The unhoused and those with mental illness and substance abuse issues create challenges.
Melekian reminisces, “When I was a new officer in Los Angeles County, I was on the homeless task force in Santa Monica. We came to Santa Barbara because we heard they had a cutting-edge way of dealing with the homeless. Later, when I came to Santa Barbara, I discovered that our officers were visiting Santa Monica because they were considered cutting-edge.”
Melekian points out that most of the homeless on the streets today are a direct result of closing the mental health facilities many years ago. The interesting thing is that Republicans and Democrats were in complete agreement about this project, but the result was a disaster.
The large institutions were supposed to be replaced by neighborhood mental health centers. This worked for a while in Santa Monica, but it didn’t last. Now the only option is to take homeless individuals to jail.
“This problem won’t be solved until we recognize we need more treatment beds, more locked mental health facilities, and the ability to compel people to accept services. Most people on the street today don’t get the treatment they need because they have to agree to it and then they can always walk out.
It is best for mental health professionals to respond to these situations. Actually, a co-response team of law enforcement and mental health works well. But it would work better if we had somewhere to take people besides jail.
Several methods of analytical prediction of crime have been tried.
The concept of Predictive Policing has been around for several years, but the jury is still out about its effectiveness. This interesting approach uses mathematics, predictive analytics, and other analytical techniques to identify potential criminal activity. It’s an interesting concept but hasn’t been proven yet.
A better model is called Hot Spots Policing. It was designed by Dr. David Weisburd, who was awarded the Stockholm prize in criminology. Weisburd teaches at George Mason University in Virginia and the Hebrew University in Jerusalem. This method looks at street segments to predict crime. It shows that even within the worst areas, there are only certain sections where crime is happening.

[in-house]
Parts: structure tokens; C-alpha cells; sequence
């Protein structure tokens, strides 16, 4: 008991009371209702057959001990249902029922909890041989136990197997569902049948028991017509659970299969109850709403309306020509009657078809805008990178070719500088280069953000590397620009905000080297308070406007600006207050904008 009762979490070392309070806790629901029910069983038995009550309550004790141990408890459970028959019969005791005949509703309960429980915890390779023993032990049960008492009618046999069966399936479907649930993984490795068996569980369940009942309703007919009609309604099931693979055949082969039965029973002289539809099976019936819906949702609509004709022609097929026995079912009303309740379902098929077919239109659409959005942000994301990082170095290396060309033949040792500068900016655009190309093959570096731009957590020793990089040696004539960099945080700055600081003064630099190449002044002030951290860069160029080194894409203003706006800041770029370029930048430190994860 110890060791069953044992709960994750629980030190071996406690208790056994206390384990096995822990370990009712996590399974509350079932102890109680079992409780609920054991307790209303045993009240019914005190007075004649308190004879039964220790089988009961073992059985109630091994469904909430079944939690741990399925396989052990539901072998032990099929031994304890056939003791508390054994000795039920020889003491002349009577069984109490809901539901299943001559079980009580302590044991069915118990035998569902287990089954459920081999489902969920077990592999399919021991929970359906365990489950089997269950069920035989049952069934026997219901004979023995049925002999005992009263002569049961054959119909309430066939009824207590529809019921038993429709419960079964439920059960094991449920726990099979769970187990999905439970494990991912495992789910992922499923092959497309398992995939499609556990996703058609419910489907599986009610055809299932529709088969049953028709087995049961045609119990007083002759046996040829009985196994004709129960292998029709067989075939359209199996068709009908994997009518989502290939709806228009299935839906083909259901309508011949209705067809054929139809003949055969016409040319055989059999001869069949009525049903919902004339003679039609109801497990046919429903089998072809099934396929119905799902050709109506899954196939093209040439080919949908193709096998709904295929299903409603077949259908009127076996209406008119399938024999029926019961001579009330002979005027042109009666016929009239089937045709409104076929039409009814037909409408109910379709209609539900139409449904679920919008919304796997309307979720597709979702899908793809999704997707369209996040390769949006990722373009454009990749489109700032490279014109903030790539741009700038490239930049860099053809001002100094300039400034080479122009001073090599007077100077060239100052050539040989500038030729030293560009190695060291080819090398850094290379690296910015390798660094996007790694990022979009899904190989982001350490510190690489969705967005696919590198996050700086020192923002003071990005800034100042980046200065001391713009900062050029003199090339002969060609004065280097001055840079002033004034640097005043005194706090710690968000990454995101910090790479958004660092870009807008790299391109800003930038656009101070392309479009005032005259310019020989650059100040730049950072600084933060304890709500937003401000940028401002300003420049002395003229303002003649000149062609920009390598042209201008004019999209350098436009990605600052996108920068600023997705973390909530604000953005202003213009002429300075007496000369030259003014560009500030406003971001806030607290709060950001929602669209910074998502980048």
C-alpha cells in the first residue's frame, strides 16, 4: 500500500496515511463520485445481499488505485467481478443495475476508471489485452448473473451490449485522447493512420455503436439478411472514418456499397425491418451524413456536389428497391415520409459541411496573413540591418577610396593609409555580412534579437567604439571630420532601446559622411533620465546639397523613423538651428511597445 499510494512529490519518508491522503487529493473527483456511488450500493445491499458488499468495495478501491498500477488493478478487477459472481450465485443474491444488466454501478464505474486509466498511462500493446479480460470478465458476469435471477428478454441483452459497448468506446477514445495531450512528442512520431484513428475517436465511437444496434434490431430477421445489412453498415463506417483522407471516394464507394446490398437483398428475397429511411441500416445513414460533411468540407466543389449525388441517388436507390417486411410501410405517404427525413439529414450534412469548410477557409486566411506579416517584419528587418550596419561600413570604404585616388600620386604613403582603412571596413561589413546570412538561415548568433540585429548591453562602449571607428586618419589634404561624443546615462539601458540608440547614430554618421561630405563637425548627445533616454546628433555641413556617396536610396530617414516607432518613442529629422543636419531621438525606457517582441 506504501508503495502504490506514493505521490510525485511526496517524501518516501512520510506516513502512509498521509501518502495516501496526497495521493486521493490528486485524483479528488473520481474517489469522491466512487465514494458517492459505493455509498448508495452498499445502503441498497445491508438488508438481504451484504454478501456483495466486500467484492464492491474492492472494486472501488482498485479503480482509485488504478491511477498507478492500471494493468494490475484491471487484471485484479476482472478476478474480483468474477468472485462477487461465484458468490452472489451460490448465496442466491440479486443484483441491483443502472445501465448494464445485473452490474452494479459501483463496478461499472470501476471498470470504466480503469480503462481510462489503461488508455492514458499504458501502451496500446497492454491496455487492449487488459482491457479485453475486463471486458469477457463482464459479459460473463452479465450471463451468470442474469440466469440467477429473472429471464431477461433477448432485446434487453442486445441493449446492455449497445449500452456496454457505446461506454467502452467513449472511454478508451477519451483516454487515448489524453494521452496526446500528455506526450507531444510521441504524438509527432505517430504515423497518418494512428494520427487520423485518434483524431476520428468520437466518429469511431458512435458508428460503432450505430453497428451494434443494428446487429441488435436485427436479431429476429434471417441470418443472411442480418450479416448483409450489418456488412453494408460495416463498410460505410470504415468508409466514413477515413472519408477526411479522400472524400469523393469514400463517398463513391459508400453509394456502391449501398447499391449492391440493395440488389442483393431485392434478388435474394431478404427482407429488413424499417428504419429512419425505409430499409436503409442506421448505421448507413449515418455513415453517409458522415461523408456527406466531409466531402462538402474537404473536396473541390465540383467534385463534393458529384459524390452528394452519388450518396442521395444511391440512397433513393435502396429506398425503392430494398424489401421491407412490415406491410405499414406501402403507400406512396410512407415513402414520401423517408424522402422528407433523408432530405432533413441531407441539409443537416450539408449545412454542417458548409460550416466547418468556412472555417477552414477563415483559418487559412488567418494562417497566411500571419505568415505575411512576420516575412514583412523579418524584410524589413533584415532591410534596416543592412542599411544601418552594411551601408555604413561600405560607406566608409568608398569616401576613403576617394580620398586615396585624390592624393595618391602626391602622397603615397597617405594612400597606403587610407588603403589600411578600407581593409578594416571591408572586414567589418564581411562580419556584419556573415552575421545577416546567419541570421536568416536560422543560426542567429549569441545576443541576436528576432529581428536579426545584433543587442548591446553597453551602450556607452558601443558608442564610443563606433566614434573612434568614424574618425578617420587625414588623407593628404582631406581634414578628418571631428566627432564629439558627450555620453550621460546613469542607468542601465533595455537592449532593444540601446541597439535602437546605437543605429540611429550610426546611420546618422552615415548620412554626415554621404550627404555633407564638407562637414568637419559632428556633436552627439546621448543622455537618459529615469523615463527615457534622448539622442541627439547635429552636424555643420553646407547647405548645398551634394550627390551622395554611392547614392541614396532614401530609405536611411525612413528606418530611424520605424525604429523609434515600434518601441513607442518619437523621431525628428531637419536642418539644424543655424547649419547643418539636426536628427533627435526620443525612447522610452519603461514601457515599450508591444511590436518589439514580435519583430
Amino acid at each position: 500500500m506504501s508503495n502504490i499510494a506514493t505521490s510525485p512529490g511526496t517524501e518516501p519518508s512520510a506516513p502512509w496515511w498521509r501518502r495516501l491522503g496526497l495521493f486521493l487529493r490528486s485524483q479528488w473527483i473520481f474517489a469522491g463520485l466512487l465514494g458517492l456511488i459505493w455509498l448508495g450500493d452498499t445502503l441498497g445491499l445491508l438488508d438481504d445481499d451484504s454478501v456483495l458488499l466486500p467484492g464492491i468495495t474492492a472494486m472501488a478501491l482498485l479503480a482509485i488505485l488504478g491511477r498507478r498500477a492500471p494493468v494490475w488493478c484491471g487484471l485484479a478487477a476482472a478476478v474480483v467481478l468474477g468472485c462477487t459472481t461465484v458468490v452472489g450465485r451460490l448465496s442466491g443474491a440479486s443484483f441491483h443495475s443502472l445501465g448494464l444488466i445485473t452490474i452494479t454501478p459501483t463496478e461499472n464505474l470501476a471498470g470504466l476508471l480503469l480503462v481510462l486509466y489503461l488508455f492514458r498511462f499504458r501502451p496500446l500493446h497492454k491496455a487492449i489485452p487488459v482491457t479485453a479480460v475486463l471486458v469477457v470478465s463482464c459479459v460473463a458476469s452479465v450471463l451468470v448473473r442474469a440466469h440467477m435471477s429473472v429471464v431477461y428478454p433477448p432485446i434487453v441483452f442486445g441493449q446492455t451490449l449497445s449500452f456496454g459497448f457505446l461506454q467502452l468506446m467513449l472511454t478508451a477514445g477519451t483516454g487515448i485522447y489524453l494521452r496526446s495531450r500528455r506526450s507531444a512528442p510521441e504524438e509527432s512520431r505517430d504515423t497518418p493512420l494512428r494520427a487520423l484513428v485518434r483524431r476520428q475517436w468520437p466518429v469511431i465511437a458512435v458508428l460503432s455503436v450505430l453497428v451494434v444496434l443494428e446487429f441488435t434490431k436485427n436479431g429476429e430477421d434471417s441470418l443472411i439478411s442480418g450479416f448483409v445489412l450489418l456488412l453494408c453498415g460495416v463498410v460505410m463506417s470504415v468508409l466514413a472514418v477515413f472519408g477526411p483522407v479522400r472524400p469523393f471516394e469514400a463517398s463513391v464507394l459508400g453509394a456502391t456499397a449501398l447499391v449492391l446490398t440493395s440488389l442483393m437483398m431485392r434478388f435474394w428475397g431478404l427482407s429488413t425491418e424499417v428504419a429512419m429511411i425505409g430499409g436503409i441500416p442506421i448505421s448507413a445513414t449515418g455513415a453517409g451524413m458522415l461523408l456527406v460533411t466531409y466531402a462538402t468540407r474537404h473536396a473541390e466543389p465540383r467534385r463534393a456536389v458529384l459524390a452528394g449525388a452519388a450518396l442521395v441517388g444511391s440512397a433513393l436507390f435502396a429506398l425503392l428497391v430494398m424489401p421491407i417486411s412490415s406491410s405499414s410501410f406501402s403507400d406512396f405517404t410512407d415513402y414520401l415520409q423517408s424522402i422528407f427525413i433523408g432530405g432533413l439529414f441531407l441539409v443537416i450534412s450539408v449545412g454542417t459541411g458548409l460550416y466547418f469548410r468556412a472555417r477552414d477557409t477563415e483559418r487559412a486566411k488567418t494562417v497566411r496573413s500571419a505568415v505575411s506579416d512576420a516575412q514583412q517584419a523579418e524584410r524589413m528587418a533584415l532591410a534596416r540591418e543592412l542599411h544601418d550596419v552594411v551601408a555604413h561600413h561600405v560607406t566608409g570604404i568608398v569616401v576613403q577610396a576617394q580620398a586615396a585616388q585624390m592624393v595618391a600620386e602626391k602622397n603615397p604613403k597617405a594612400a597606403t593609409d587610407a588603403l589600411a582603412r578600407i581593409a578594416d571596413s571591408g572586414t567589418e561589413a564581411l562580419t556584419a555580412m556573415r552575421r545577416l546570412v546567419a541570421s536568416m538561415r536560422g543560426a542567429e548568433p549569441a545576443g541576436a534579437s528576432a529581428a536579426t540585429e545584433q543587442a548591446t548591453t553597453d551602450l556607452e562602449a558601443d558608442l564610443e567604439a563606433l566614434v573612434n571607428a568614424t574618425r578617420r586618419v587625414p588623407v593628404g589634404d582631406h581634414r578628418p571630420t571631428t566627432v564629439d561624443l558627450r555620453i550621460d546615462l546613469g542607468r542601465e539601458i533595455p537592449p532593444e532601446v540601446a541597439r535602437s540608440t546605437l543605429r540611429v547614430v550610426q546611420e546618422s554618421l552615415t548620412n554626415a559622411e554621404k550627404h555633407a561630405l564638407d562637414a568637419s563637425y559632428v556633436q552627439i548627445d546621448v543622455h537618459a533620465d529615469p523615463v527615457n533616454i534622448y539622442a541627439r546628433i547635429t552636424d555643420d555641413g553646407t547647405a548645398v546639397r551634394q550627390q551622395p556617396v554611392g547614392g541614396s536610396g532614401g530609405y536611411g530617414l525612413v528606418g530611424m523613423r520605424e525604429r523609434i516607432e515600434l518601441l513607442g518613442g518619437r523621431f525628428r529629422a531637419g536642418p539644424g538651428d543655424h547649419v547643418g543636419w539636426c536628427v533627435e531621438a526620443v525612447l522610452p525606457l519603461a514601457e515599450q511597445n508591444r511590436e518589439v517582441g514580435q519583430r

Officer wellness and morale are always important issues.
Melekian recalls, “As a police chief, the single most devastating thing that happened to me was the suicide of one of my officers. It was such a shock partly because he was a star performer on our Pasadena police force. Afterward we did an analysis, called a forensic autopsy.
It turned out that he had been leaving hints about his thoughts on taking his life, but no one picked up on it. In response to his death, we created a comprehensive wellness program that included peer counseling, an ability to connect anonymously with a therapist, and increased training for our Sergeants and Lieutenants.
“Today, the rate of suicide is higher than ever. It is a dirty secret for every officer that is killed in the line of duty, there are five to seven who will take their own life.
“There are a lot of resources in Santa Barbara County for counseling and the ability to reach out to get assistance. The Fire Department has been a leader in this approach. People don’t realize the stress firefighters and paramedics operate under.”
There is always room for improvement.
“Policing has improved so much in the past 50 years. Officers are better educated and trained, and they are focused on holding a reverence for life. Law enforcement in this county goes to great lengths to not use lethal force, even where it would be authorized. It’s impressive really.
“We have to do something about the workload issue, though. Officers cannot be expected to respond to every issue of concern, given the current staffing levels. This is going to require some adjustment by both the public and law enforcement agencies.
“If I had a magic wand and plenty of resources, I would find a way to give officers a sabbatical every five years so they could get away from the job and decompress. I want them to have time to sort out who they are and remind themselves why they came into the law enforcement business in the first place.”
Policing is always local.
“I want people to remember that policing is always local. So, as you pick up this national narrative, remember who your police officers and deputy sheriffs in Santa Barbara County are and the work they do here. Each agency must be judged by the region it is in not by the national narrative.
“I have always supported the concept of civilian oversight. In Santa Barbara, we already had the Fire & Police Commission which made it easier to elevate its status and broaden its mission. I think it has the capacity to be very effective, but the test will come with the first controversial incident.
The Commission must ensure that it is transparent in its processes and gives equal voice to all of the involved parties.
“I will say that if I was 50 years younger and knew everything that was going to happen during my career, I would do this again in a heartbeat.”